The first Writers of the Future Awards ceremony took place at the famous Chasen’s restaurant in Beverly Hills, California on February 6, 1985.
Algis Budrys, science fiction author and editor, was one of the most prominent forces behind the Writers of the Future Contest, workshop and anthology series. As Algis remembers the inaugural event: “We met in the side room of Chasen’s restaurant to celebrate the conclusion of the first year of L. Ron Hubbard’s Writers of the Future Contest.
“Is seems barely credible now. We had twelve writers—among them Leonard Carpenter, Karen Joy Fowler, Nina Kiriki Hoffman, Dean Wesley Smith, Mary Frances Zambreno and David Zindell, none of whom were household names at all.
“And we had judges and friends—Ray Bradbury, Robert Silverberg, Theodore Sturgeon, Jack Williamson, Dr. Gregory Benford, Roger Zelazny and A.E. van Vogt, who, no question, clearly were household names.”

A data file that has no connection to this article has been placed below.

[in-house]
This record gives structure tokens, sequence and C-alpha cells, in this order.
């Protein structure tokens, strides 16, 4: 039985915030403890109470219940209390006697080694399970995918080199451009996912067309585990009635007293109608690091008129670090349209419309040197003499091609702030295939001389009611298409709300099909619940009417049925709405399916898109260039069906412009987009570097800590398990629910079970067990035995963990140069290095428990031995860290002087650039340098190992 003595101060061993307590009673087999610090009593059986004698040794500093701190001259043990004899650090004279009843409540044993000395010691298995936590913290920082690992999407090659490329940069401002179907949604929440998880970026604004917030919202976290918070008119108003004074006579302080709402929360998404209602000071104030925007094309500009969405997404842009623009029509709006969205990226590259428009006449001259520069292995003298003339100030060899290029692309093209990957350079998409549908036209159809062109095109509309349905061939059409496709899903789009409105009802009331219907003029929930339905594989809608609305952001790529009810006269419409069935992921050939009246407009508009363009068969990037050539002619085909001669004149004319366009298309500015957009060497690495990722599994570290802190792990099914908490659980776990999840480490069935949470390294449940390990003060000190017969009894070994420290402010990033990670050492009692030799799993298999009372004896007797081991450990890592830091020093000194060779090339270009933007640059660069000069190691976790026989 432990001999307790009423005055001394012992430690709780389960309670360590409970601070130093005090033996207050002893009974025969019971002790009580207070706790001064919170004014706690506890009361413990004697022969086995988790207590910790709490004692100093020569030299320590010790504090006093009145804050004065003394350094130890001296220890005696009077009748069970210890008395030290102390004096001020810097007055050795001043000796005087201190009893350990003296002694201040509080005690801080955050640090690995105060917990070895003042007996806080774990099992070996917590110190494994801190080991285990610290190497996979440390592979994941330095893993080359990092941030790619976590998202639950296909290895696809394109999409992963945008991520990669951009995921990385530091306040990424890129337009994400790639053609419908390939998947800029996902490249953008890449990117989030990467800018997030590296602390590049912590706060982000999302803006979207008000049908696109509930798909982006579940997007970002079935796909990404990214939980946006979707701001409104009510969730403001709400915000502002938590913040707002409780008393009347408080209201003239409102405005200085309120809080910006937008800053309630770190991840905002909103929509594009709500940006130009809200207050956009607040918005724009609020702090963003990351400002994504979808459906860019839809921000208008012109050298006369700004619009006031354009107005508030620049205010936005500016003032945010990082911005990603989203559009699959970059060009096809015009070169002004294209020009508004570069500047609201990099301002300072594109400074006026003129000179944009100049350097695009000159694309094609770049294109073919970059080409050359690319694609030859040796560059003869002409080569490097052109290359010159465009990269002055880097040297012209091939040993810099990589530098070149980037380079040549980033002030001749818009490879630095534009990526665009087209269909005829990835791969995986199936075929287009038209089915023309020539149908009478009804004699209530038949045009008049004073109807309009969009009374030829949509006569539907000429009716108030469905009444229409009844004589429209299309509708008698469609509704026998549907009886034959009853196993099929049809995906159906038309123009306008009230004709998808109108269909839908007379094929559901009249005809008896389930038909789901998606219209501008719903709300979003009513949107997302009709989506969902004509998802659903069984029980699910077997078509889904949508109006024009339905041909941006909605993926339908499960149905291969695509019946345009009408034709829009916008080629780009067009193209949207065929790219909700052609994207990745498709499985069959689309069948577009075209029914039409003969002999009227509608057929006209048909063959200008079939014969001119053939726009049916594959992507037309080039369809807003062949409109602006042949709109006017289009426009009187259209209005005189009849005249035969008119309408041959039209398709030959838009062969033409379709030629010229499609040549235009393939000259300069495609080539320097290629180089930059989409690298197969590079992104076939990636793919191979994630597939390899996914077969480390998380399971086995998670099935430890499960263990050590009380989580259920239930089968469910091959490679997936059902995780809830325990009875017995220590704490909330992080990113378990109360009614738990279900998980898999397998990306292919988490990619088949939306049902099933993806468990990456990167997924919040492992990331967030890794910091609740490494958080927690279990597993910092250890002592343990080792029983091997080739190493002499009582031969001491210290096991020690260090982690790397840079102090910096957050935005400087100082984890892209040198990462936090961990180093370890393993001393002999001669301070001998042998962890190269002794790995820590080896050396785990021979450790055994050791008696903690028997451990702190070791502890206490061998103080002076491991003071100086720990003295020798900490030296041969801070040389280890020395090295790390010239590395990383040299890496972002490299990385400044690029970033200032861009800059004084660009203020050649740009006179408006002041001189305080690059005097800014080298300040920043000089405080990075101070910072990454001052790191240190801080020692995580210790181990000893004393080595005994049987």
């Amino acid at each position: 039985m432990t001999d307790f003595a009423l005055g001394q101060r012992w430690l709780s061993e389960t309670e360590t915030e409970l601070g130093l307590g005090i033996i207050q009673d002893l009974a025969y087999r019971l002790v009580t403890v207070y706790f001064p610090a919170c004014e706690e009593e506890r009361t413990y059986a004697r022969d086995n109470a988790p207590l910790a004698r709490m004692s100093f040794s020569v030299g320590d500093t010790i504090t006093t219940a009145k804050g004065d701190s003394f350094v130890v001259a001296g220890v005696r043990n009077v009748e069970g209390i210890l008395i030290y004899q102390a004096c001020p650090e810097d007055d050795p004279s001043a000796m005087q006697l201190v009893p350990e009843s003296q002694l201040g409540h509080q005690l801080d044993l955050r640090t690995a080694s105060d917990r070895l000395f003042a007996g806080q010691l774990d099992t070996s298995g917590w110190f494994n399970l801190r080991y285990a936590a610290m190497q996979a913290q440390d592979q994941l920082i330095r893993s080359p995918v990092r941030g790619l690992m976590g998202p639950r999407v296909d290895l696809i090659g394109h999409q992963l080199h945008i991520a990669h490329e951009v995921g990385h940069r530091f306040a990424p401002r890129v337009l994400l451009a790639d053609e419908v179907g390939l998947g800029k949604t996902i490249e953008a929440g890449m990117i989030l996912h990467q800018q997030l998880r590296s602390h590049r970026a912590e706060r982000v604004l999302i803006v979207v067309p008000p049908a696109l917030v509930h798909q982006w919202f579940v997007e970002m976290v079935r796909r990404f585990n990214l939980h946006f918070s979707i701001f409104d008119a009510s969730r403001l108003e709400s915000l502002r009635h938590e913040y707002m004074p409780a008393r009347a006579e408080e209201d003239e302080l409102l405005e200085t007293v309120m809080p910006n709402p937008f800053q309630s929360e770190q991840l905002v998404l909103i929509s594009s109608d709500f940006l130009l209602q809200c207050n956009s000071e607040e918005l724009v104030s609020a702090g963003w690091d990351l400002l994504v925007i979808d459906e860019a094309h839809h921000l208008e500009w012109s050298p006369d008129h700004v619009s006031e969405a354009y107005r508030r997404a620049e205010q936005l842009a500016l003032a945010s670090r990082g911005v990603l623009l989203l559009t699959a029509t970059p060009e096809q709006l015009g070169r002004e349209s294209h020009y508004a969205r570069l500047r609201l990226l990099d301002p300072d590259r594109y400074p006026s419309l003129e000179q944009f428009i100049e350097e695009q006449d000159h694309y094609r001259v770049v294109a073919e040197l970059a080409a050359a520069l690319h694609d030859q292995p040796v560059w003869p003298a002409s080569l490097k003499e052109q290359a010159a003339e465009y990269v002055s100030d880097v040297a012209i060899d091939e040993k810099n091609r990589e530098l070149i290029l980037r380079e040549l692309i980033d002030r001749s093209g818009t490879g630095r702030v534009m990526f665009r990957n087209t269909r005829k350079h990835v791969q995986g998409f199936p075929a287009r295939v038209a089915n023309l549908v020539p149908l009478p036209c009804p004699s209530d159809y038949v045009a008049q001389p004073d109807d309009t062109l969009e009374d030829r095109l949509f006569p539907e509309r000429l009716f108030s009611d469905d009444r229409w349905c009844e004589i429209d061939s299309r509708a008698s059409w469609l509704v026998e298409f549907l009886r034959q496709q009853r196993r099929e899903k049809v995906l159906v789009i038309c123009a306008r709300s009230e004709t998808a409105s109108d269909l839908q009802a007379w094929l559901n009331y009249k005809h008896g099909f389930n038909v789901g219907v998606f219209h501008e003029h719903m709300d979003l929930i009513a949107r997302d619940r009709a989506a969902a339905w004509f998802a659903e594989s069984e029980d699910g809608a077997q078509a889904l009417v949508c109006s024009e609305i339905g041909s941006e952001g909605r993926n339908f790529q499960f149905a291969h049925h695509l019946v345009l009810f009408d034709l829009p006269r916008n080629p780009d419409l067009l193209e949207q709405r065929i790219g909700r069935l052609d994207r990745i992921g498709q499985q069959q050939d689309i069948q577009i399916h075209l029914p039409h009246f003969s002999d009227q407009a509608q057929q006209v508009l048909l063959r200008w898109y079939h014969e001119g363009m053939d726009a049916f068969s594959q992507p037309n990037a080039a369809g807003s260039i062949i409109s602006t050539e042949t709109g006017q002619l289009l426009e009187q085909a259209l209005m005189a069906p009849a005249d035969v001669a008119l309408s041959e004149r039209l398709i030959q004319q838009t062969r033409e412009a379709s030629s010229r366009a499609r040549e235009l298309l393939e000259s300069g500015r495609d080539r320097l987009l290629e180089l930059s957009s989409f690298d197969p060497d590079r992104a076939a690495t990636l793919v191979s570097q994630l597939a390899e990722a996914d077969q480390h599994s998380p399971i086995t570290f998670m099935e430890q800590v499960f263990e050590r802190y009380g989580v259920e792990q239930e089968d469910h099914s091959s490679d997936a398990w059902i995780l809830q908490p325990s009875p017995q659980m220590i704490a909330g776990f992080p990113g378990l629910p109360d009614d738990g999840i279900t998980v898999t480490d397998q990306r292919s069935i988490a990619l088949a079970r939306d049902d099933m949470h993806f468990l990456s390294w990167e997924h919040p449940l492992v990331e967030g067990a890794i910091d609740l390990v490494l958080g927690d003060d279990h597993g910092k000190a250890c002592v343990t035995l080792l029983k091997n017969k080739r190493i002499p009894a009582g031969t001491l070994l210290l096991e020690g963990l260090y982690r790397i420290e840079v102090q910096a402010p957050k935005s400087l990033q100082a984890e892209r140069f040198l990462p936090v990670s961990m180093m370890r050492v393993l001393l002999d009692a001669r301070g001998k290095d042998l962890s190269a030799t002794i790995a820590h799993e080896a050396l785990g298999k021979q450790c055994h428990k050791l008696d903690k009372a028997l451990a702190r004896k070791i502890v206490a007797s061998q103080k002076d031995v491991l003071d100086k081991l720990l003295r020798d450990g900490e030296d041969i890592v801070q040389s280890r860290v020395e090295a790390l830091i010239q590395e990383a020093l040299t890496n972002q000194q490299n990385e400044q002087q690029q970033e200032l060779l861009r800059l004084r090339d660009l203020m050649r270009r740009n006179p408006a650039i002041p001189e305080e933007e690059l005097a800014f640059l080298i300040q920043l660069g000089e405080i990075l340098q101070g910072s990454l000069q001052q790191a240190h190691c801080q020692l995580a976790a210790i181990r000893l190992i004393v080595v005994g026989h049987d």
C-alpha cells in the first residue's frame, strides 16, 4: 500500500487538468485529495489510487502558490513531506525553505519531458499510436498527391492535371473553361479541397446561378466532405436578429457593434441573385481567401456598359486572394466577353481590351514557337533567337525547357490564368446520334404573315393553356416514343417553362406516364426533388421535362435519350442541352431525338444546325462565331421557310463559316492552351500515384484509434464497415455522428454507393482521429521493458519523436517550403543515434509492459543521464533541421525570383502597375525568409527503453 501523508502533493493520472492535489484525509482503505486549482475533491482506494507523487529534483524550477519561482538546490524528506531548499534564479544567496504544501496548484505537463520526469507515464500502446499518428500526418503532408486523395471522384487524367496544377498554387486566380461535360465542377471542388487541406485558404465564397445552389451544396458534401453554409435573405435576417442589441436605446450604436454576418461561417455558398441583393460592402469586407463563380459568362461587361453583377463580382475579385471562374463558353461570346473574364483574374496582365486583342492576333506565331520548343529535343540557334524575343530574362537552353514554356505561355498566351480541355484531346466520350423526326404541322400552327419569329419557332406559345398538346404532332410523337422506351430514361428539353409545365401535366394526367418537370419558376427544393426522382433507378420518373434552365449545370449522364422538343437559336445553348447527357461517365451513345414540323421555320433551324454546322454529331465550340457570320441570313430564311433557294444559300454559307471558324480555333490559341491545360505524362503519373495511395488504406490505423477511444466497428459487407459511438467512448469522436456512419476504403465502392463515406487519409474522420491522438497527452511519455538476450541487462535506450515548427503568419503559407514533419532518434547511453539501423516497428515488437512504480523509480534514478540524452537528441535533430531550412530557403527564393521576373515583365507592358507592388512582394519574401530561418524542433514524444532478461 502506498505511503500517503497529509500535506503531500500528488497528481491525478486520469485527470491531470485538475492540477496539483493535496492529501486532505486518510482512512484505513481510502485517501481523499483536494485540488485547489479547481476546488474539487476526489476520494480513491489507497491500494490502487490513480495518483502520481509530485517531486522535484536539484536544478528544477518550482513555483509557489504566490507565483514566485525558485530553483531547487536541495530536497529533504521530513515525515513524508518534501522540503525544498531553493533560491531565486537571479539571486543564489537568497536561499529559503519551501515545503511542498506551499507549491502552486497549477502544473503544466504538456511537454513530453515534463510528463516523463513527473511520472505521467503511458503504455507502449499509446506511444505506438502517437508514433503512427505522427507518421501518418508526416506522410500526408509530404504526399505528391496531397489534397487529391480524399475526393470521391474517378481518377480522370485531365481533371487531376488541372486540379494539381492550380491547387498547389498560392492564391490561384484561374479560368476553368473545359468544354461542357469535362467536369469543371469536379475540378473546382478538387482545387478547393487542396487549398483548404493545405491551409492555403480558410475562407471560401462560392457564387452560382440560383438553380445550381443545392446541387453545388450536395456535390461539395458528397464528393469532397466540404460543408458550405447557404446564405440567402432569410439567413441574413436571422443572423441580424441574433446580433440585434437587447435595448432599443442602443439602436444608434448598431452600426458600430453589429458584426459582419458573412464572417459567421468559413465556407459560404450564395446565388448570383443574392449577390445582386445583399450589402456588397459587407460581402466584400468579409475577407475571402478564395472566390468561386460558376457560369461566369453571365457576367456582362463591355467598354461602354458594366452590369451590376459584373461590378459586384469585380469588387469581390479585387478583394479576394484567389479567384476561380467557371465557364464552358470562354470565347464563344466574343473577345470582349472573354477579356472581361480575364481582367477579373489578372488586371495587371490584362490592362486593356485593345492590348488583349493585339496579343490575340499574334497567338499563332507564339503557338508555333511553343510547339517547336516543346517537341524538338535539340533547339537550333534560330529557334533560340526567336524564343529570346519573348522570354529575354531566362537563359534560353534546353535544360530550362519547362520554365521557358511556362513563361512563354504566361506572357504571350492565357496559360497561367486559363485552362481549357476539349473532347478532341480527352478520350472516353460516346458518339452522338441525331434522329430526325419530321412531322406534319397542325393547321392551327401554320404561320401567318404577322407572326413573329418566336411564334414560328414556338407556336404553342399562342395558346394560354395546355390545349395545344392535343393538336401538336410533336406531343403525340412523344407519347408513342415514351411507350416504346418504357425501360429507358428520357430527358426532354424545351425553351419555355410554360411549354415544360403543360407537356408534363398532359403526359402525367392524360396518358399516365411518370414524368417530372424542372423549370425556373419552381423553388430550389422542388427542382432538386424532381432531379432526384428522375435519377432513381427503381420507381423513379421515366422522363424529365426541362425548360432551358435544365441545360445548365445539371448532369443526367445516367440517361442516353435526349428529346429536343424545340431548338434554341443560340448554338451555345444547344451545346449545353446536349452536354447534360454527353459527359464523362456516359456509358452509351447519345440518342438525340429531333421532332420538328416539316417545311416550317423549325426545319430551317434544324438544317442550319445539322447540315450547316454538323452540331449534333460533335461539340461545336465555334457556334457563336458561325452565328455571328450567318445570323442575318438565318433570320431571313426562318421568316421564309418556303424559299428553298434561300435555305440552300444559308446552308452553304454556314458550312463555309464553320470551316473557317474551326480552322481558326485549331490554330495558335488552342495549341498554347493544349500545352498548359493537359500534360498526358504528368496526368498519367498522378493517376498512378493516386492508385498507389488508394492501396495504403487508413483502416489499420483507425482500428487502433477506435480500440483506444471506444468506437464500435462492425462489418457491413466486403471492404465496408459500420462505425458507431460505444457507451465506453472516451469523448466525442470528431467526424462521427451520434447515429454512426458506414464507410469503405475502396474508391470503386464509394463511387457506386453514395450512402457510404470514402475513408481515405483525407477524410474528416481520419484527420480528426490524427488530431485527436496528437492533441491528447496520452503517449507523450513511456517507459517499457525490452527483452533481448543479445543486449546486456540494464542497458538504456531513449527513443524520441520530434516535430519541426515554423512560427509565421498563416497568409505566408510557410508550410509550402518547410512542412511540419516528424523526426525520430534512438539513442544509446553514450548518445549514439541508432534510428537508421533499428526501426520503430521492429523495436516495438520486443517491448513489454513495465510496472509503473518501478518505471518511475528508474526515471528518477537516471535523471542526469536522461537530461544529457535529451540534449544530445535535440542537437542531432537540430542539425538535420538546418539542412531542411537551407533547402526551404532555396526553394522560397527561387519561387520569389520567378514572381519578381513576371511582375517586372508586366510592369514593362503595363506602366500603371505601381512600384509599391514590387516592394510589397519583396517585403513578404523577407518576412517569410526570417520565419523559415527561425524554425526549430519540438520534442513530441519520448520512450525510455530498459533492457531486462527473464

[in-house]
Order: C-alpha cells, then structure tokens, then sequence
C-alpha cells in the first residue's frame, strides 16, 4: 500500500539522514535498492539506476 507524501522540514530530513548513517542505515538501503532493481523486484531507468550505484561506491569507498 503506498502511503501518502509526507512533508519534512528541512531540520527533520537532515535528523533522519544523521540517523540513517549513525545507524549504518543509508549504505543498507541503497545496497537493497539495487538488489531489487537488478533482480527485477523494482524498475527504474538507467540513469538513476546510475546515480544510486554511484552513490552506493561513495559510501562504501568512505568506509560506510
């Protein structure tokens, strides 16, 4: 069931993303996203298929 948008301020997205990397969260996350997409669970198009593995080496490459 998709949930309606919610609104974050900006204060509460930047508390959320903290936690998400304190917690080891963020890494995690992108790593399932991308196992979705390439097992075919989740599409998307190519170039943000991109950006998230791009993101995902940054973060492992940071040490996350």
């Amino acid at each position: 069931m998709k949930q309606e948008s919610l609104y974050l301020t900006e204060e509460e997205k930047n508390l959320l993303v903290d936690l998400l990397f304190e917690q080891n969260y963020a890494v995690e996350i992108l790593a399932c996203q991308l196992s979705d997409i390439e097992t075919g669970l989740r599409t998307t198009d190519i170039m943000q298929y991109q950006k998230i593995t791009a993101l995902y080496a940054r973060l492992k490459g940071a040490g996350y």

At that milestone event, bestselling author Dean Wesley Smith was the first person to cross the stage to accept his award and in his own words: “I don’t think that up until that moment I realized just how big getting into that first volume was. That picture of me on that stage is still treasured on my office wall.
“Since I started selling short stories regularly after that, I was invited back to the very first workshop Algis Budrys put on in Taos, New Mexico. And there I met my wife, writer Kristine Kathryn Rusch. She and I have been together now for twenty-four years. I can pretty much safely say that I wouldn’t have the hundred or so novels published without that workshop and meeting Kris and building a writing life with her.”
Dean has now come full circle and is on the panel of judges for the Writers of the Future Contest along with his wife, Kris. And, as a judge he helps new writers get their start. In L. Ron Hubbard Presents Writers of the Future Volume 26, Dean wrote an article entitled “Standing Up” providing a general road map of three simple things for all new writers to follow including: “You can’t ever give up.”
Thank you, Dean, for your dedication to the craft and helping new writers in the profession.